Sontra eases the pain of needles

By Gregory Roumeliotis

- Last updated on GMT

Related tags Pain

Transdermal science specialist Sontra has introduced an upgrade to
its ultrasonic skin permeation system, making the application of
anaesthesia even more comfortable and less painful for the patient.

SonoPrep 1.75 employs low frequency ultrasound to penetrate the skin's outermost layer, creating an imperceptible window through the skin that enables molecules to pass through with 100 times greater efficiency than intact skin.

This means that an anaesthetic such as lidocaine can be applied topically with minimal or no pain in a procedure that lasts on average 15 seconds.

What is more, SonoPrep has been shown to shorten the effective onset of topical anaesthetics from as long as 60 minutes to 5 minutes or less while improving the therapeutic effect over the traditional application.

The device also offers real-time skin conductance feedback as it measures the decrease in skin impedance during the application of ultrasound and stops the sonocation procedure when the desired level of conductance is achieved.

It requires only 10 per cent of the amount of lidocaine used traditionally and, since the skin remains permeable for up to 24 hours, Sotra is investigating the potential for continuous non-invasive diagnostics such as glucose monitoring and transdermal drug delivery, though clinical trials have not been made on that front and such usage is not approved by the FDA.

As far as SonoPrep's basic scope is concerned, Sontra has been marketing it as an adjunct to IV therapy, anaesthesia, and pain management since 2004 but its uptake has been slow in the $100m (€83m) US market for topical anaesthesia - the company says that only 10 hospitals in the US are currently using it.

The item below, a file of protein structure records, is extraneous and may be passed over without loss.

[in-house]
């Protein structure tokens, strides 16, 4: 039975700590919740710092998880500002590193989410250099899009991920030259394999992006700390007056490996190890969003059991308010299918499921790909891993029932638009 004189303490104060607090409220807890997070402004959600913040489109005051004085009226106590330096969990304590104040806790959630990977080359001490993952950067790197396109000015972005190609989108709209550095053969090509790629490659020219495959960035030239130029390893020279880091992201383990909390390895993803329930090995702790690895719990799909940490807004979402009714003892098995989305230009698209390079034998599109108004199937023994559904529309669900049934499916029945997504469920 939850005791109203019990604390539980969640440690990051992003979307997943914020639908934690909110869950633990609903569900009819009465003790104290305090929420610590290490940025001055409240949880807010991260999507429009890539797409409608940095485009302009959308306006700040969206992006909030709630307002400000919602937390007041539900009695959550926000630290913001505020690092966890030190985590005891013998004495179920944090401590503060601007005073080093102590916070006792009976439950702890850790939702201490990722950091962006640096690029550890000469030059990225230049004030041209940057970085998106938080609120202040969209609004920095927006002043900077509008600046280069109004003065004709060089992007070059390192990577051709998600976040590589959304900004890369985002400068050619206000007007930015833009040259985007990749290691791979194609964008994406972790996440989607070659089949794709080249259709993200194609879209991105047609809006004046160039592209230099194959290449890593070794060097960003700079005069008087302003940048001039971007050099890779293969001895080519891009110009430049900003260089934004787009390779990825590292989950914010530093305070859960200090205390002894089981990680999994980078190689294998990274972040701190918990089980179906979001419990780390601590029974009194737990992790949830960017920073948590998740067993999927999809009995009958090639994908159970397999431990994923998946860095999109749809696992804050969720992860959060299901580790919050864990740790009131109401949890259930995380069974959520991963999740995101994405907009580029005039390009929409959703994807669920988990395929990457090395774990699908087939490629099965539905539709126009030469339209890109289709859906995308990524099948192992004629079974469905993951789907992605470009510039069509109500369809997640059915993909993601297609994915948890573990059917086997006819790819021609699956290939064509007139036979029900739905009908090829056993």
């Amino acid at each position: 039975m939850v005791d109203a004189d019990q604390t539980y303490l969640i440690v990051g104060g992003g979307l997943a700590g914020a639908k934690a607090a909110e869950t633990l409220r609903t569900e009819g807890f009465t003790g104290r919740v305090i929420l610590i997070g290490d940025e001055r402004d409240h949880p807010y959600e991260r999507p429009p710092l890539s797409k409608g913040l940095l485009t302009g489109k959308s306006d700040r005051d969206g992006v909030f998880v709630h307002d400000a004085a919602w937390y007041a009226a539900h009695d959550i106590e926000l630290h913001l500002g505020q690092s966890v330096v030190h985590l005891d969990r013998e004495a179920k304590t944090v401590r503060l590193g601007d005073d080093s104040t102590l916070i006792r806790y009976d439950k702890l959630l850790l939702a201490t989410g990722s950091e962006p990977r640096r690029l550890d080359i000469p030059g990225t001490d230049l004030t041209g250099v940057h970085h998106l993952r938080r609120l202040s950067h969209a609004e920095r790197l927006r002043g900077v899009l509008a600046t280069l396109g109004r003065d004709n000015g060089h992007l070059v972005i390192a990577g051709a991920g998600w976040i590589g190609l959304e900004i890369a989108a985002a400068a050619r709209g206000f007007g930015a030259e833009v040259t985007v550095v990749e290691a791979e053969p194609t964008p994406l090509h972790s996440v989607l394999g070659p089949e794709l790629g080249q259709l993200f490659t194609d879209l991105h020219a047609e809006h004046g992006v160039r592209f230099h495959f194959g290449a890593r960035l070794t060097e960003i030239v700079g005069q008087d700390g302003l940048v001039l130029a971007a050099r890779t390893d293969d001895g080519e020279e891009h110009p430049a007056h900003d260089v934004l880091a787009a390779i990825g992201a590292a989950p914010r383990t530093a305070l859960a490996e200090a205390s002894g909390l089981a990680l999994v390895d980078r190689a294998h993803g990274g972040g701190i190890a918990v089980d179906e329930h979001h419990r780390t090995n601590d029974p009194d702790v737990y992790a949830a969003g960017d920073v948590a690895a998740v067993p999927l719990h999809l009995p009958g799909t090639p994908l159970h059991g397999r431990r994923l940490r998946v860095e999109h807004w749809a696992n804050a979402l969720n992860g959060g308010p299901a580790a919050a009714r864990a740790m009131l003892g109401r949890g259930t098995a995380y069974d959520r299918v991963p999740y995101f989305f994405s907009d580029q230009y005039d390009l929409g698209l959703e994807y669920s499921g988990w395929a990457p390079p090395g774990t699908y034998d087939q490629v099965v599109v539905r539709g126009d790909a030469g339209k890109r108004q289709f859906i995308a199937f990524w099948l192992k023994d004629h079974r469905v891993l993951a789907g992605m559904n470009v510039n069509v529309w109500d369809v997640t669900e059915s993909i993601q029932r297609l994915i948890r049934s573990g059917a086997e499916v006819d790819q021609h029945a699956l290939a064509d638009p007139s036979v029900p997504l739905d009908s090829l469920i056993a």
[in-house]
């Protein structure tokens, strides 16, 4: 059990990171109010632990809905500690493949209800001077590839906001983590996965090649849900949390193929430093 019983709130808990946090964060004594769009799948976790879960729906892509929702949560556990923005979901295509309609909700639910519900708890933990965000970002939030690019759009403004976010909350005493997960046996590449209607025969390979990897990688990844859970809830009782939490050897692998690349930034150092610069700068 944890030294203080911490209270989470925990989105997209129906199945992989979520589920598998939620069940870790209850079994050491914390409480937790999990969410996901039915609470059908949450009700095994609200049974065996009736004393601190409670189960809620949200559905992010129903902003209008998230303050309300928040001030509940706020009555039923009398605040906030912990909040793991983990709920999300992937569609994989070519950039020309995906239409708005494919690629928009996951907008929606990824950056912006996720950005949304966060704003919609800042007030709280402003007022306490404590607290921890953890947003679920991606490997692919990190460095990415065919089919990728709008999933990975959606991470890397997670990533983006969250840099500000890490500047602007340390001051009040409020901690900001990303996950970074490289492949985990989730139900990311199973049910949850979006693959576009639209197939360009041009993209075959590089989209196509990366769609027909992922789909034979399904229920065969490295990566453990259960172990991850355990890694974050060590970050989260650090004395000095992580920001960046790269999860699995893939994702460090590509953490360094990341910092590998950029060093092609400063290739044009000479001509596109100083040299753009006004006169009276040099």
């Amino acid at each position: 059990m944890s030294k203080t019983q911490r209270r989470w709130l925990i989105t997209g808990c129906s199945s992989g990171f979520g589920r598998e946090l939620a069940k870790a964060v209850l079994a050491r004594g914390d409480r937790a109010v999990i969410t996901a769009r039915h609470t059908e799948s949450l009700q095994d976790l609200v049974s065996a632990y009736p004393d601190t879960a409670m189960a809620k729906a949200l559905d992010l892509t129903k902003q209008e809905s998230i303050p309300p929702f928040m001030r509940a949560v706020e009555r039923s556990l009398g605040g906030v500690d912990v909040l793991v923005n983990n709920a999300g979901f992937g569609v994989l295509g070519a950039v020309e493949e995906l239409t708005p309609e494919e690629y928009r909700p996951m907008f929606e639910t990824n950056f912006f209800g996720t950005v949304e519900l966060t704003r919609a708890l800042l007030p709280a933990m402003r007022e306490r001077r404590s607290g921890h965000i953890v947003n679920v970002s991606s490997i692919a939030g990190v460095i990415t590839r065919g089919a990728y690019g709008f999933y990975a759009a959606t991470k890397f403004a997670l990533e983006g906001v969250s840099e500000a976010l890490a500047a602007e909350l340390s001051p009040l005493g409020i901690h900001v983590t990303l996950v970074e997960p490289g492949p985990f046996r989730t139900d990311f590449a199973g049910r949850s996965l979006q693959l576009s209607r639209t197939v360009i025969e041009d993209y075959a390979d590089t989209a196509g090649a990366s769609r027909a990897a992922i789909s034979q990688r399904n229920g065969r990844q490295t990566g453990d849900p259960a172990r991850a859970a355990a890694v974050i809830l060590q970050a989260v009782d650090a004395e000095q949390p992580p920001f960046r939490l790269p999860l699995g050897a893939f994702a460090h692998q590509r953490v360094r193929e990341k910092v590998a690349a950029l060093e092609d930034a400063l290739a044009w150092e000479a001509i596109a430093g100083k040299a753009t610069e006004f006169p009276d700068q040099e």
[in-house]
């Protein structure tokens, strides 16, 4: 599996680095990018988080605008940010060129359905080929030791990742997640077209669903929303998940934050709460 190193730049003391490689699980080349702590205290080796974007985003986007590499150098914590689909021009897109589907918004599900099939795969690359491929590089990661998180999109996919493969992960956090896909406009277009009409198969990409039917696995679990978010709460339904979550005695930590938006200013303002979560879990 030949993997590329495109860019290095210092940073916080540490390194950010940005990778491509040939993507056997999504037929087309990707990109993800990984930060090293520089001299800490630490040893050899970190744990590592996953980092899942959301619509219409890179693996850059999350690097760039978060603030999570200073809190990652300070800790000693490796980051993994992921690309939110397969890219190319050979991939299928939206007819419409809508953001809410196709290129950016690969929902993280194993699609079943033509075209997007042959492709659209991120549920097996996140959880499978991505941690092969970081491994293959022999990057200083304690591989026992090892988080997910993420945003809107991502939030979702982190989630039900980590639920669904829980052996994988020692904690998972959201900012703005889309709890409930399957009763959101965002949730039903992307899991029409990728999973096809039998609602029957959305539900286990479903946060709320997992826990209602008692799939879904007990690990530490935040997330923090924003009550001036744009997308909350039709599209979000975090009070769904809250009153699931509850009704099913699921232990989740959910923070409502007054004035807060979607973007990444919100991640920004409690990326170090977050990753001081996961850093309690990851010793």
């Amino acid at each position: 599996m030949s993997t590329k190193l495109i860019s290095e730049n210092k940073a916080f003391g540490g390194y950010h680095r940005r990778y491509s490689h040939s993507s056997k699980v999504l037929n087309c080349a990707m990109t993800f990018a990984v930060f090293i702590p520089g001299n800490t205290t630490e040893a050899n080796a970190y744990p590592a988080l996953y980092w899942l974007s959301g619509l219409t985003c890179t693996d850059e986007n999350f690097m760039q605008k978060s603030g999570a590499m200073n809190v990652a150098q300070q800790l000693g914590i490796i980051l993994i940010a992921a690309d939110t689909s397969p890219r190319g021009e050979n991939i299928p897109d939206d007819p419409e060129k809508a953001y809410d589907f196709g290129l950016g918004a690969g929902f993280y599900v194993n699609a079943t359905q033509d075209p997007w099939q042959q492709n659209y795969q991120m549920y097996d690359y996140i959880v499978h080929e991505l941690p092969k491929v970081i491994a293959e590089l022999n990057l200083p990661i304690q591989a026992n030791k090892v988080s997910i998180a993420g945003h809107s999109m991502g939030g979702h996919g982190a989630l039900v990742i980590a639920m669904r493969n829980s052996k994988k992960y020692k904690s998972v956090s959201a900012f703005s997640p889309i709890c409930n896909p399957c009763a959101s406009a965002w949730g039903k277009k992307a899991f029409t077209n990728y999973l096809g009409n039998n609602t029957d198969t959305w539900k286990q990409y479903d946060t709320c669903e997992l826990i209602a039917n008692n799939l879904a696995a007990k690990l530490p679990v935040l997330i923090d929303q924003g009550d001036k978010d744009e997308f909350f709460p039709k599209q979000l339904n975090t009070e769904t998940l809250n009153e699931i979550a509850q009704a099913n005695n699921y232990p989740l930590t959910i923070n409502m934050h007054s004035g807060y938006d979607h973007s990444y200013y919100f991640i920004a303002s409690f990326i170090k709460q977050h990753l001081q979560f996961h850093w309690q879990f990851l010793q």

So​ asked the company's chief scientific officer Sean Moran how their product can be profitable if health professionals don't see a financial incentive to provide pain relief for their patients.

"Some people will pay for it, some people won't, hospitals tend to be slow in changing their ways and obviously most are happy not to use lidocaine or administer it with traditional methods,"​ he said.

"We believe many nurses and doctors take into account the anxiety caused to patients when rating their performance, and we feel the paediatric sector is particularly promising."

The company also argues that their device allows for new routes for continuous transdermal drug delivery, continuous diagnosis and data collection and improved patient compliance to treatment, all of which can reduce health costs.

SonoPrep works by applying ultrasonic energy to the skin to disorganize the lipid-bilayer of the stratum corneum, creating reversible micro channels in the skin through which fluids and analytes can be extracted and large molecules can be delivered with 100 times greater efficiency than intact skin.

The new device will be incorporated into the company's second generation SonoPrep skin permeation device scheduled to be introduced in May 2006.

Last month Sontra sent a letter to rival medical device firm Dermisonics threatening legal action if the company does not address "patent infringement"​ issues with its U-Strip ultrasonic transdermal delivery system for insulin and other drugs.

Dermisonics disputes the allegations and has referred this matter to its patent counsel.

Related topics Ingredients Delivery technologies

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